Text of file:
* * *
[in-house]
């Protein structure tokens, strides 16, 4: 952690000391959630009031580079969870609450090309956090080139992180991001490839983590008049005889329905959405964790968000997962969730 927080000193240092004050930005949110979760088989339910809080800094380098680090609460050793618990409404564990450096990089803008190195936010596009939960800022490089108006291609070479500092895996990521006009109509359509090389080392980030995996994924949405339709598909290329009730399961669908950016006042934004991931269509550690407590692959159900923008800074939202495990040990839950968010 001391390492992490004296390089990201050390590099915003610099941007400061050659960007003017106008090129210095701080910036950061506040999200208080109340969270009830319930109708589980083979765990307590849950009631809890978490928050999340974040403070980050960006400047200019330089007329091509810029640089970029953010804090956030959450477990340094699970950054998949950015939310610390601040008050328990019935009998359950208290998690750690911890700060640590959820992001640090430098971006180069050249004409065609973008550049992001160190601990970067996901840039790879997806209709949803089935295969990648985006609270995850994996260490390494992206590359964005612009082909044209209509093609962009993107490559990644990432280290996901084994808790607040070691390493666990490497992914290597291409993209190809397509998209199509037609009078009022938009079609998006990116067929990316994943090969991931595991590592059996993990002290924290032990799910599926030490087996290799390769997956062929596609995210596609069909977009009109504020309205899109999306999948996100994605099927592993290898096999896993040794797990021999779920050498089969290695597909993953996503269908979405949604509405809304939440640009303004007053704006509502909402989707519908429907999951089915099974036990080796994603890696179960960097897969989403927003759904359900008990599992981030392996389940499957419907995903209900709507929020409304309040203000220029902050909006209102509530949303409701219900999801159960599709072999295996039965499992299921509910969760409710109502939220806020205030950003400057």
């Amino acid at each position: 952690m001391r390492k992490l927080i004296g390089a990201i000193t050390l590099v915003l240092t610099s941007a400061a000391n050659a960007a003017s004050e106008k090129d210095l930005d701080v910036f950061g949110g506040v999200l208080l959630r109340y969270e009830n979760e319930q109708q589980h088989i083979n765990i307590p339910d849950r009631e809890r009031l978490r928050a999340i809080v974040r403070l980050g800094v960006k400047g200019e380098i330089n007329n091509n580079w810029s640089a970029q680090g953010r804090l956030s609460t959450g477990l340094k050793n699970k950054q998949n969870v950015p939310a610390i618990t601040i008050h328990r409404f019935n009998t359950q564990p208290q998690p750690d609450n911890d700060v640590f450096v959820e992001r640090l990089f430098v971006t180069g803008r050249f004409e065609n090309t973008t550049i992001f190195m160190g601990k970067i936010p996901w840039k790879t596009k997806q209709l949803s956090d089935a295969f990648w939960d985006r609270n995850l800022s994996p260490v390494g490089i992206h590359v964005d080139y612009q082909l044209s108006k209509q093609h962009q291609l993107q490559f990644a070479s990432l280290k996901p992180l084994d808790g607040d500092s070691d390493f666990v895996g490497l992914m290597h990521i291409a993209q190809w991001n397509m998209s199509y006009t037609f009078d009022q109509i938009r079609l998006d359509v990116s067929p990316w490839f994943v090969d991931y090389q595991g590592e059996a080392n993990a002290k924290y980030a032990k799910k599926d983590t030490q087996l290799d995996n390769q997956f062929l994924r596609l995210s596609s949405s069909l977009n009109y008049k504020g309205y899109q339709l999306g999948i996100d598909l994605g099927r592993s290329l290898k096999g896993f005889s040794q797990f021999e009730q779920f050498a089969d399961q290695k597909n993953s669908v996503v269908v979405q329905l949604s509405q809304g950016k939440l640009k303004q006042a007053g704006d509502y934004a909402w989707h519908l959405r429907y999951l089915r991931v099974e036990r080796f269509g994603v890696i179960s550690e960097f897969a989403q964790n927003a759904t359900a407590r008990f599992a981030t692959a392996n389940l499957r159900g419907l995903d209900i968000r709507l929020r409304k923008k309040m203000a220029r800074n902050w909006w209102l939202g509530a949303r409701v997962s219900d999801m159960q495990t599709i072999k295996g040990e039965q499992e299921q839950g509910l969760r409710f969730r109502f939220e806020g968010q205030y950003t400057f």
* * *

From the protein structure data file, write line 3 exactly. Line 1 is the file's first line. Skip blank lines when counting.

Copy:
């Amino acid at each position: 952690m001391r390492k992490l927080i004296g390089a990201i000193t050390l590099v915003l240092t610099s941007a400061a000391n050659a960007a003017s004050e106008k090129d210095l930005d701080v910036f950061g949110g506040v999200l208080l959630r109340y969270e009830n979760e319930q109708q589980h088989i083979n765990i307590p339910d849950r009631e809890r009031l978490r928050a999340i809080v974040r403070l980050g800094v960006k400047g200019e380098i330089n007329n091509n580079w810029s640089a970029q680090g953010r804090l956030s609460t959450g477990l340094k050793n699970k950054q998949n969870v950015p939310a610390i618990t601040i008050h328990r409404f019935n009998t359950q564990p208290q998690p750690d609450n911890d700060v640590f450096v959820e992001r640090l990089f430098v971006t180069g803008r050249f004409e065609n090309t973008t550049i992001f190195m160190g601990k970067i936010p996901w840039k790879t596009k997806q209709l949803s956090d089935a295969f990648w939960d985006r609270n995850l800022s994996p260490v390494g490089i992206h590359v964005d080139y612009q082909l044209s108006k209509q093609h962009q291609l993107q490559f990644a070479s990432l280290k996901p992180l084994d808790g607040d500092s070691d390493f666990v895996g490497l992914m290597h990521i291409a993209q190809w991001n397509m998209s199509y006009t037609f009078d009022q109509i938009r079609l998006d359509v990116s067929p990316w490839f994943v090969d991931y090389q595991g590592e059996a080392n993990a002290k924290y980030a032990k799910k599926d983590t030490q087996l290799d995996n390769q997956f062929l994924r596609l995210s596609s949405s069909l977009n009109y008049k504020g309205y899109q339709l999306g999948i996100d598909l994605g099927r592993s290329l290898k096999g896993f005889s040794q797990f021999e009730q779920f050498a089969d399961q290695k597909n993953s669908v996503v269908v979405q329905l949604s509405q809304g950016k939440l640009k303004q006042a007053g704006d509502y934004a909402w989707h519908l959405r429907y999951l089915r991931v099974e036990r080796f269509g994603v890696i179960s550690e960097f897969a989403q964790n927003a759904t359900a407590r008990f599992a981030t692959a392996n389940l499957r159900g419907l995903d209900i968000r709507l929020r409304k923008k309040m203000a220029r800074n902050w909006w209102l939202g509530a949303r409701v997962s219900d999801m159960q495990t599709i072999k295996g040990e039965q499992e299921q839950g509910l969760r409710f969730r109502f939220e806020g968010q205030y950003t400057f």